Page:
Crime victims have the right to submit what are known as victim impact statements, and the State's Attorney's Office strongly encourages victims to exercise this important right.
What is a victim impact statement?
In an impact statement, a victim provides an explanation of how the crime affected you, your family, or even your community. Statements should include:
- A "brief" summary of the harm or trauma suffered by the victim or family as a result of the crime.
- A summary of the economic loss or damage suffered by the victim as a result of the crime. Include requests for restitution for out-of-pocket expenses.
- A concise statement of what outcome the victim would like and the reasons to support this opinion, including support for or opposition to treatment or community service programs.
- Highlights about the victim, past accomplishments, hopes for the future, and what the crime has done to change these activities.
- The overall effect the crime has had on the victim and family.
Why is a victim impact statement so important?
After a defendant pleads guilty or is found guilty of a crime, a Judge sentences the defendant. The Judge responsible for sentencing the defendant reads and considers victim impact statements before setting the sentence.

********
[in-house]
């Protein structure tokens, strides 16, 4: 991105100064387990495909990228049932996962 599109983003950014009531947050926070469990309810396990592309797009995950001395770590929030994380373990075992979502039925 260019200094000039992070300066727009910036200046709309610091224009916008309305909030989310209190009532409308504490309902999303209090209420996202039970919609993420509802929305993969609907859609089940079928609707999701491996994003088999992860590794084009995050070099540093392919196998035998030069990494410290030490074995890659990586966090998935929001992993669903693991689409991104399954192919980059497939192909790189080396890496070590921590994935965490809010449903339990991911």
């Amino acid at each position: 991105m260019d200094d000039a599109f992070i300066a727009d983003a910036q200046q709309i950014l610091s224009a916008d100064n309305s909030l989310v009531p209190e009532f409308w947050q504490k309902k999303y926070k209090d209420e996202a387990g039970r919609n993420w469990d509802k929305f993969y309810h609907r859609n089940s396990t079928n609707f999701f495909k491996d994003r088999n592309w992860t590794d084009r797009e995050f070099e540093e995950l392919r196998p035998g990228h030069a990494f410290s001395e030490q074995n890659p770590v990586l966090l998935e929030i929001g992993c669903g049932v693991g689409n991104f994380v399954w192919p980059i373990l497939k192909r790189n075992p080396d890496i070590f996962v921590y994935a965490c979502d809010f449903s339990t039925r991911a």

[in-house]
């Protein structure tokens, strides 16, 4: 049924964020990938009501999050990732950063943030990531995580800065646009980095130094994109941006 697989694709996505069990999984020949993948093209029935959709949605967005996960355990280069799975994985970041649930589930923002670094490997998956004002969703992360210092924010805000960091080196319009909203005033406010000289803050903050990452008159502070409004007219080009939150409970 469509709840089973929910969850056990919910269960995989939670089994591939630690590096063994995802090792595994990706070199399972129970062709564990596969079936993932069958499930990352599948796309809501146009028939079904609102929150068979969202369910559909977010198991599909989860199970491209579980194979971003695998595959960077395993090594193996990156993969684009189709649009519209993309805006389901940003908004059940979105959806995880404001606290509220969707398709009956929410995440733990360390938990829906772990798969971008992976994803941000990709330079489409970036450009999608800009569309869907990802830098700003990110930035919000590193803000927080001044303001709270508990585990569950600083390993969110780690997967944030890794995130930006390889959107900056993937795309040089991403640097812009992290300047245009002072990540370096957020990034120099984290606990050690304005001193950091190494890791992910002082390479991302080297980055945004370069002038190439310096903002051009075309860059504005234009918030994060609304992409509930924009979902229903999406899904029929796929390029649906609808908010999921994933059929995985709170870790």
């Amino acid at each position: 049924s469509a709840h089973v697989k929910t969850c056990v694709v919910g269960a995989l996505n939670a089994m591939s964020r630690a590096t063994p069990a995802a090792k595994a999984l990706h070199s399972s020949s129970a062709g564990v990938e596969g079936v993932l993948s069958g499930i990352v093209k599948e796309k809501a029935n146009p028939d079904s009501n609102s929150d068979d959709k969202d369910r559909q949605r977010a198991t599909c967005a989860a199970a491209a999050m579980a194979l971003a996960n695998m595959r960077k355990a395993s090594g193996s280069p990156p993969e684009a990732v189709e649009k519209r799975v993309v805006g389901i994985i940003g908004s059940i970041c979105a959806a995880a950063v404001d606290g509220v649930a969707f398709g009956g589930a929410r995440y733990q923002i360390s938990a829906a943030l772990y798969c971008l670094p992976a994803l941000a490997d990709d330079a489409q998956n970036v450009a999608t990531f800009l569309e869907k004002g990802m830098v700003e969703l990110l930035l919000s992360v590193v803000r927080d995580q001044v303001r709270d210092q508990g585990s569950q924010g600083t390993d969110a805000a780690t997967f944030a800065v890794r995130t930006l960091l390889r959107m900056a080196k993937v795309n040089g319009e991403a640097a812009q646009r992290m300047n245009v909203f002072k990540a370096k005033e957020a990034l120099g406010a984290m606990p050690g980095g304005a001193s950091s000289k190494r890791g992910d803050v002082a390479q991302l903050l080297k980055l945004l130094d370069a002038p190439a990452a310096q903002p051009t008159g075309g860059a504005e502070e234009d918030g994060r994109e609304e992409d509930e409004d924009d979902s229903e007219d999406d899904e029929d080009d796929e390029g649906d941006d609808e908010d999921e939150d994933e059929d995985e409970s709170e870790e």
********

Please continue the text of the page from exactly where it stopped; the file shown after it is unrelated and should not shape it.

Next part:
What else should I know about victim impact statements?
A victim impact statement submitted to the Court becomes part of the criminal case file. As a result, everyone involved in the case will receive a copy, including the Judge prosecutor, defendant, defense lawyer, and probation officer.
Is a victim required to submit a victim impact statement?
No. There is no obligation to compose and submit a victim impact statement.
Where are victim impact statements to be sent?
Victim impact statements can be submitted in one of three ways: through this Web site, by mail, or by fax.
To submit by mail, send to:
Clarence Mitchell Courthouse
100 N.Calvert Street
Baltimore, MD 21202
To submit by fax, send to:
Still have questions?
If you have any questions or need assistance, please call the Office of the State's Attorney for Baltimore City's Victim and Witness Division at 410-396-1897.